This personal experience brings me to the thought of “Why not learn languages like a child?”. In the colorful world of Pixel Japanese Alphabets, I hope that no matter what your age, you’ll find joy in visual learning.

4. Vocabulary

Finally, each word that goes with the corresponding character will be shown in Japanese, Romaji and English. Romaji is simply the Latin script used to help non-Japanese speakers pronounce the language. When you see ‘Tōkyō’ instead of ‘とうきょう’, you’re looking at Romaji.

Train sign

Accessibility consideration

Design system

Given the structural similarities between Hiragana and Katakana, my approach involves keeping a design system in place to ensure that UI components with similar functionality remain consistent. For example, in the grid layout, each slot will be displayed in one of three states: completed, in-progress, or empty. Regardless of the alphabet in consideration, “completed” signifies that the flashcard contains all the required content, “in-progress” indicates that there’s additional work to be done, and “empty” means the space intentionally remains blank.

Design system

Color contrast

Transitioning from prototyping to development, I noticed that while the original color scheme meets my aesthetic preferences, the contrast of several text components falls short of accessibility standards. Therefore, I rechecked the text components to make sure the contrast between the text and background is greater or equal to 4.5:1.

Color contrast

Alternate text for images

As a millennial kid, helping my boomer family members with technology is not something I’m unfamiliar with. I have an aunt who has been suffering from cataracts for years. Prior to her receiving treatment, screen reader tools proved helpful, enabling her to continue using her devices. Hence, I aim to provide adequate descriptions for images that convey content, ensuring that screen reader users can understand them. Next, I conducted a fun experiment where I tried to navigate the website while blindfolded with the assistance of a screen reader extension. Owing to the test, I was able to pinpoint which description was unclear or wasn’t read correctly.

Wearing the Visual Designer hat

Pixel art

During a past project in August, my partner and I developed our first video game, Dino Dash. This marked the beginning of my pixel art journey, motivating me to seek more chances to create illustrations in this style. Thus, while constructing the first prototypes, I had to keep in mind that the goal was to establish a layout that harmonizes with the pixel art style.

Website visual

Grid notebook

The idea of resembling the grid notebook look and feel came from my note-taking habit. Not long ago, I discovered Hobonichi (ほぼ日) Techno and became fond of it. This is a Japanese planner that is well-known for its minimal but functional design. In some ways, it is similar to a bullet journal but instead of bullets, there are grids. There’s a certain joy in jotting down goals, checking off tasks, and marking events in it. Organizing my daily life on a grid gives me a sense of order and accomplishment. That explains why I have a fascination with squares and find joy in working with them.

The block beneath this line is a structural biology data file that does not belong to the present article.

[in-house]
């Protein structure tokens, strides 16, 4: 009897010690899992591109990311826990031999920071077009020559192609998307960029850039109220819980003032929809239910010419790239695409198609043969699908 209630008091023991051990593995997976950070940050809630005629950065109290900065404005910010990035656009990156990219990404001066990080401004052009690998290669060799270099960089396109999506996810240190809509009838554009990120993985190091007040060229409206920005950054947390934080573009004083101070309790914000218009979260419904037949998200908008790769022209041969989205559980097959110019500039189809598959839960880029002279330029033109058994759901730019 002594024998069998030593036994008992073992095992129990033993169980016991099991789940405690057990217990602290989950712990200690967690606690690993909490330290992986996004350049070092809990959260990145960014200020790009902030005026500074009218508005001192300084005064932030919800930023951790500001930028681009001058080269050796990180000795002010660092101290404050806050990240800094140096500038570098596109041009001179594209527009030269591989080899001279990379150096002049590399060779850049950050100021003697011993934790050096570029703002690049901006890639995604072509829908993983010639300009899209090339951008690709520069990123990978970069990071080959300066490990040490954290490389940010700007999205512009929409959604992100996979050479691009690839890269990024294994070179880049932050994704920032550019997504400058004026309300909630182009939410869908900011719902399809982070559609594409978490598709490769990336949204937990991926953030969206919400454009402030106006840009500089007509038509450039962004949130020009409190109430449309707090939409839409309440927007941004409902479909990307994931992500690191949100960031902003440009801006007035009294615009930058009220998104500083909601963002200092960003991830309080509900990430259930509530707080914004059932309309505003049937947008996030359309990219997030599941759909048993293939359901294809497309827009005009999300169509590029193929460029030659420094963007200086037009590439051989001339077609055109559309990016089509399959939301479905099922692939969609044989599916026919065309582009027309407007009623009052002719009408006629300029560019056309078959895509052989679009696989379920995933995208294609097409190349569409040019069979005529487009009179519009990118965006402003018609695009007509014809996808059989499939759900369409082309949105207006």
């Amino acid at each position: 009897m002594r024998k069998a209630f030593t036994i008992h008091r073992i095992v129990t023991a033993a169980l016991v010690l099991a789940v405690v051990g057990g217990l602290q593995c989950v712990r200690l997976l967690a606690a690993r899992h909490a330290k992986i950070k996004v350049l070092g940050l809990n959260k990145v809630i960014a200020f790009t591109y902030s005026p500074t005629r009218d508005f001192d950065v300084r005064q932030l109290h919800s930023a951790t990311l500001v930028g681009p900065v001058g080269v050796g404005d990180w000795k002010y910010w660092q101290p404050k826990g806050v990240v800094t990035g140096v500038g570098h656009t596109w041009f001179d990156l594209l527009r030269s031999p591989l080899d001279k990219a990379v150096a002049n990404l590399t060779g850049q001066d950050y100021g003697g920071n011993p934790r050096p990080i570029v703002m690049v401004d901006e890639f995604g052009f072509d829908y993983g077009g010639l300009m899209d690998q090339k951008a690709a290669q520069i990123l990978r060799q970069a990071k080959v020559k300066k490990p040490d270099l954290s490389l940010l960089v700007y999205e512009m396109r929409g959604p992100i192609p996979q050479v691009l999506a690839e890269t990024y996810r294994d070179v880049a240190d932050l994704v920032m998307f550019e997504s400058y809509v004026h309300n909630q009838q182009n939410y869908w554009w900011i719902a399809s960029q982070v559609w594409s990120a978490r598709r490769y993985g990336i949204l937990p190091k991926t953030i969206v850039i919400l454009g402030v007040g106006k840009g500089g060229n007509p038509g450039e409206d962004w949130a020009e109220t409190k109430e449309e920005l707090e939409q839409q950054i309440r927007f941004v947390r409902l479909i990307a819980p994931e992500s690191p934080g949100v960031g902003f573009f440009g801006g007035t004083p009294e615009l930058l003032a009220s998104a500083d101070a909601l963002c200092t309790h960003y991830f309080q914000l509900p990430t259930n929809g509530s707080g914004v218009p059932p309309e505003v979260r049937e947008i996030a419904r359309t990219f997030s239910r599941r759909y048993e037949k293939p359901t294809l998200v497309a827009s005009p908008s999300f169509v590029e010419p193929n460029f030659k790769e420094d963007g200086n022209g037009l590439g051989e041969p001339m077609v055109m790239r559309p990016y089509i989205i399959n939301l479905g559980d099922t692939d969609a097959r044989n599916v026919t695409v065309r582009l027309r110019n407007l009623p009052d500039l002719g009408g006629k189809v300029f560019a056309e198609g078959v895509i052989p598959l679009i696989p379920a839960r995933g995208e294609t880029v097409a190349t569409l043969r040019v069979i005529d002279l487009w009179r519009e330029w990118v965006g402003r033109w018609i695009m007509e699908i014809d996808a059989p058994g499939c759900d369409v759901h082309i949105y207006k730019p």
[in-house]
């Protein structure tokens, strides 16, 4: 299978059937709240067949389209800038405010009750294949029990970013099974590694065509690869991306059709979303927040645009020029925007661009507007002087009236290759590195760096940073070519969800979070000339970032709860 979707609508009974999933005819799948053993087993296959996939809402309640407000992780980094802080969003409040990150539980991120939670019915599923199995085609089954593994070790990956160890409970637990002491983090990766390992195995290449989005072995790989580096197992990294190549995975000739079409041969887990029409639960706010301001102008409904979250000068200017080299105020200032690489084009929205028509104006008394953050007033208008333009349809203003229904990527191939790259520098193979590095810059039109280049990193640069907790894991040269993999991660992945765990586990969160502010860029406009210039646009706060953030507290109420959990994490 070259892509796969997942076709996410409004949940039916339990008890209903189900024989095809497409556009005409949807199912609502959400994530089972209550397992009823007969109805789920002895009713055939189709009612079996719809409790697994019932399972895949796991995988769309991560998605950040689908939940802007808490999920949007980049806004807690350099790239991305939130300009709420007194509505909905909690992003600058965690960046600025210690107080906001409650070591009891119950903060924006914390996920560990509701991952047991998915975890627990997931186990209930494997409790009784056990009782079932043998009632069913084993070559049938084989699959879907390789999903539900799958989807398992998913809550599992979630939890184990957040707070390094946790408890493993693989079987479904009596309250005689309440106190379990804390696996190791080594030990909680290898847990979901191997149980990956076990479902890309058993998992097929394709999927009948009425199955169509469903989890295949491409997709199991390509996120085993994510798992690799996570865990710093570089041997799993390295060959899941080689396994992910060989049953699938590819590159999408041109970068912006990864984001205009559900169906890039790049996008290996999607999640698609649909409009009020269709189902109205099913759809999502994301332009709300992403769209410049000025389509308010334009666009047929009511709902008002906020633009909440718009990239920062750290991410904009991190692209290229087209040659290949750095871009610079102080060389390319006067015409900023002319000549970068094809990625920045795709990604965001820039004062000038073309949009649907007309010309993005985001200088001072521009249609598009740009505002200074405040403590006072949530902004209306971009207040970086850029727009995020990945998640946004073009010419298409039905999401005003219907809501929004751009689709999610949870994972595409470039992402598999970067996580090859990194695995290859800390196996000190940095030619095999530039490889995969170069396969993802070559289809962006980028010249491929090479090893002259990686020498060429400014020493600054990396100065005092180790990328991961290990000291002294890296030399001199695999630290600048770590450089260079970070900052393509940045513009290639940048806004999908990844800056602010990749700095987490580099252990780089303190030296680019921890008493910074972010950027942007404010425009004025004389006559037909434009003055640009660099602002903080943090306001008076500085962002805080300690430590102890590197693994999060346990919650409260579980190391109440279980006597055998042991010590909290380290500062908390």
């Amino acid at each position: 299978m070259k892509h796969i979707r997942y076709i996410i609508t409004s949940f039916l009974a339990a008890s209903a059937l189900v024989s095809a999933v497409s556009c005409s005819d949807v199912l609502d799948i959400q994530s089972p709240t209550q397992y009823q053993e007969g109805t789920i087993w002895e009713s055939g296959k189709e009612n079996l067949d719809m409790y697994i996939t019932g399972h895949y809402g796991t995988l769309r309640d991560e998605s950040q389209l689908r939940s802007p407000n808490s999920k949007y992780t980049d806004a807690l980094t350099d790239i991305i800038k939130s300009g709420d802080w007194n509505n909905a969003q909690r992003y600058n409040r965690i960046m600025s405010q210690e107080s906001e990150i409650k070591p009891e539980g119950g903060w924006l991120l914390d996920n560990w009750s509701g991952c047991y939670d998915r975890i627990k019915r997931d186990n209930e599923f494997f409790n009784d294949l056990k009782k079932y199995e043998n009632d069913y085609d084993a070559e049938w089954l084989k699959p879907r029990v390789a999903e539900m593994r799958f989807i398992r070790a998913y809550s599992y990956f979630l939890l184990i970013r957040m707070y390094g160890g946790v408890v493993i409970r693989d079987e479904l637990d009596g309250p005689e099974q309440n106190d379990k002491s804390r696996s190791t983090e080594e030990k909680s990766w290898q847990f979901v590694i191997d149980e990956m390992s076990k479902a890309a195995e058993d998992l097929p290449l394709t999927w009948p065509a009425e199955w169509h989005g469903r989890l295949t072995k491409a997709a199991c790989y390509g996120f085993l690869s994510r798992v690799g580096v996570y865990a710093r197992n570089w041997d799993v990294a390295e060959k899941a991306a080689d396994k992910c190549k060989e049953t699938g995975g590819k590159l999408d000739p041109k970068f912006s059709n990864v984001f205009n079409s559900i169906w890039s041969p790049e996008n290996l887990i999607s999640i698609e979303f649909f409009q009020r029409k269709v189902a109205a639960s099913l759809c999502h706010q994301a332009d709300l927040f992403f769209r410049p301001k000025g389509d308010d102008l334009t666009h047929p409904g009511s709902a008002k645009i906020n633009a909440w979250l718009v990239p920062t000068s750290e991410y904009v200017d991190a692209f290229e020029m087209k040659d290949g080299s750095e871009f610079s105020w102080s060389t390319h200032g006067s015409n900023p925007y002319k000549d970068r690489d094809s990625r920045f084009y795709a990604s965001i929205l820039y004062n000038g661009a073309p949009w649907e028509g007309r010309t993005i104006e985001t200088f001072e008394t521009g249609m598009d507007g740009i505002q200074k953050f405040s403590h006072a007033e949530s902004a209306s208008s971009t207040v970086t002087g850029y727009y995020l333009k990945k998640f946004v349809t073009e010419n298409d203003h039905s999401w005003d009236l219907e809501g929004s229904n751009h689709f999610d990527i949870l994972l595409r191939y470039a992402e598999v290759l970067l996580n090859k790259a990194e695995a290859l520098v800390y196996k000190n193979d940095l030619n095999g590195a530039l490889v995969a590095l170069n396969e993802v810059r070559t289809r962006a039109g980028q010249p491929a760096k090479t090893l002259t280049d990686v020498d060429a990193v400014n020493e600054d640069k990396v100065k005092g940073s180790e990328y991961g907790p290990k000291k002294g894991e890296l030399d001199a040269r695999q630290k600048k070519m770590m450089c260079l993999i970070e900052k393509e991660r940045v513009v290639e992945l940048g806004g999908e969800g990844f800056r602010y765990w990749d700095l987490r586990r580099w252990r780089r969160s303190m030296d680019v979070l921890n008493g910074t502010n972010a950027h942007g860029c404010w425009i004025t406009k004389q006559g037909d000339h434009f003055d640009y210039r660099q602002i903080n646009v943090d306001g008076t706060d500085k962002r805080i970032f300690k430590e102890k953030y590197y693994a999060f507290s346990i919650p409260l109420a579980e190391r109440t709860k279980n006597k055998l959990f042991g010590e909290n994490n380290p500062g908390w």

Wearing the Developer hat

Pixel Japanese Alphabet is the first web project where I am fully involved in the development stage. I have to admit the idea of coding an entire website from scratch used to intimidate me. For a while, my html and css knowledge was just enough for me to understand the basics and make minor adjustments if needed. I realize it has always been the boulder between my design and turning it into something functional.

Eventually, I decided to dig a hole next to that boulder and push it in, dusting off my hands. Luckily, the more I am familiar with html and css, the more I realize they are quite fun and friendly for designers to learn. Other than the daily challenge of centering a div, the rest is mostly being a good friend with flexbox and grid.

Design + Code

Wearing the developer hat allowed me to gain a deeper insight into the entire design process. Most importantly, I can see the extent of possibilities within my design project and get a sense of where things might get tricky down the road.

Reusable components

To minimize repetitive and lengthy html, I aimed to construct each alphabet from reusable components. That way I can easily recycle what I created for Hiragana when working on Katakana. For example, since both Hiragana and Katakana have the same amount of characters, I built one template that can be shared between those two, and only customized the data. This helped utilize the work flow and increase productivity.

What’s next?

From here, my next goal is to continue working on the next alphabet-Katakana, along with implementing Javascript to enrich the experience with animation. All feedback is greatly appreciated to help improve this project. Until next time!